Last week, mainland financial newspaper the 21st Century Business Herald reported authorities had asked large banks to keep the proportion of property loans below 30 per cent of all new loans, citing unidentified sources.

Get the latest insights and analysis from our Global Impact newsletter on the big stories originating in China.

Property sales growth has surged this year, helping the economy recover from the coronavirus pandemic.

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Humane Society adjusts to the pandemic | Local News

BURLINGTON — The COVID-19 pandemic has brought plenty of changes — and more than enough challenges — to the Humane Society of Skagit Valley, but the organization is continuing to place cats, dogs and other small animals to those who want a furry friend.

The organization, which was founded in 1974 to provide shelter for abandoned, abused or unwanted animals, has been going through a challenging time, said Executive Director Janine Ceja.

“Like everyone, we too have been hit with this pandemic in all aspects,” she said.

The organization has limited its hours, and made its shelter available to the public on an appointment-only basis, she said. Despite the changes, adoptions have been robust, especially with the organization’s partnership with PetSmart in Burlington.

In May, of the 123 dogs and cats to come in, 76 were adopted, and many of the remaining 47 remained only because they were too young

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‘Danger sign’: State, local government job losses grow as Congress stalls on relief

The new data undercut a Republican argument that state and local governments have gotten enough help from Washington, with some citing an uptick in revenue for many states this summer that outpaced initial projections. But the job losses suggest that economic relief that Congress approved in the CARES Act in late March gave a temporary boost to local economies that’s now drying up.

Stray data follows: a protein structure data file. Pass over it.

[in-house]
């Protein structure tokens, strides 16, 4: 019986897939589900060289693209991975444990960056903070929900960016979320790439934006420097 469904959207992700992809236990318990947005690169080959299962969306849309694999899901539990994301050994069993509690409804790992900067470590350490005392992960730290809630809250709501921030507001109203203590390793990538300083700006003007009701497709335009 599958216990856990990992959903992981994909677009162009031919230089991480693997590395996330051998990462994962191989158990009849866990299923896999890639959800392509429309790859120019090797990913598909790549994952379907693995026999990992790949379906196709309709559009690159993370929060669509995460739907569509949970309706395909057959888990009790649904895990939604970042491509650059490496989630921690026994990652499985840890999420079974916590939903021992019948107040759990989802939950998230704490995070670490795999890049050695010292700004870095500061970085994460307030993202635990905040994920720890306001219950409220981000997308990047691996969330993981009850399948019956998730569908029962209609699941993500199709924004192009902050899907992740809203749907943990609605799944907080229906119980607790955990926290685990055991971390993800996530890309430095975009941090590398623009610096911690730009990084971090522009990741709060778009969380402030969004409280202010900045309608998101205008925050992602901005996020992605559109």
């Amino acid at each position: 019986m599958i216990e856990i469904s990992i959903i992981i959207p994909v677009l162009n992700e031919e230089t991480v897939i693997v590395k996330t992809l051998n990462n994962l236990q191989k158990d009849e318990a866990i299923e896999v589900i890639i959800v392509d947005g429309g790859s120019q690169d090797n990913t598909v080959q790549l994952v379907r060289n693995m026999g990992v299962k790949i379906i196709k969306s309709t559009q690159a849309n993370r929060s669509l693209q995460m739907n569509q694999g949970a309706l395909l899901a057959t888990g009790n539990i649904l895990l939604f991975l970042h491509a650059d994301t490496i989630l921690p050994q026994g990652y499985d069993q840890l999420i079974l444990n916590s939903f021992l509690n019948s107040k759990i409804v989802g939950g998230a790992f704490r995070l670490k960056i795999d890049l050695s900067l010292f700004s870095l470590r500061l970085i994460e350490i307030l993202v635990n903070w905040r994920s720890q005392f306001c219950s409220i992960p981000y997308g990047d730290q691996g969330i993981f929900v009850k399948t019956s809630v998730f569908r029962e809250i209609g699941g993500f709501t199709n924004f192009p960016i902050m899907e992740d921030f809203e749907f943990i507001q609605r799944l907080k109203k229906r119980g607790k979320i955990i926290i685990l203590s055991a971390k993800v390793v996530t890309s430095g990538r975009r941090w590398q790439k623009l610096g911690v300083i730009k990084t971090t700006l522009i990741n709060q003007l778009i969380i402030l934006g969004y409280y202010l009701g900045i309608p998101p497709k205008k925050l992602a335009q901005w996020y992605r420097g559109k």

Not all Republicans have rejected more state aid outright. In an interview, Sen. Bob Menendez (D-N.J.) cited three Republican cosponsors — Sen. Bill Cassidy of Louisiana, Cindy Hyde-Smith of Mississippi and Susan Collins of Maine — for his bill to provide $500 billion in flexible grants to help state and local governments.

“One of the lessons we should take from the Great Recession was that massive layoffs and tax increases at the state and local level acted as an anchor and weighed down our economic recovery for

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Local husband-wife photography team helps lower the save rate for Forsyth Humane Society. | Twin City Talk

The love of dogs has taken on a new meaning for Lauren and Dave Clark, owners of DesiLu Photography.

Not only is the company named after the couple’s dogs, Desi and Lucy, but the pair have partnered with Forsyth Humane Society (FHS) to photograph dogs that are up for adoption after their experience fostering a senior pet.

“Our relationship with Forsyth Humane Society started with us becoming fosters about two years ago,” says Lauren. “We brought home this gorgeous dog that looked a lot like our dog, Desi. Knowing that black dogs are harder to photograph and get adopted, we decided to take her over to our studio to take some pictures of her and sent them over to FHS.”

From there the partnership was born.

Lauren and Dave photograph the pets once or twice a month, helping FHS work toward their goal of increasing the save rate in the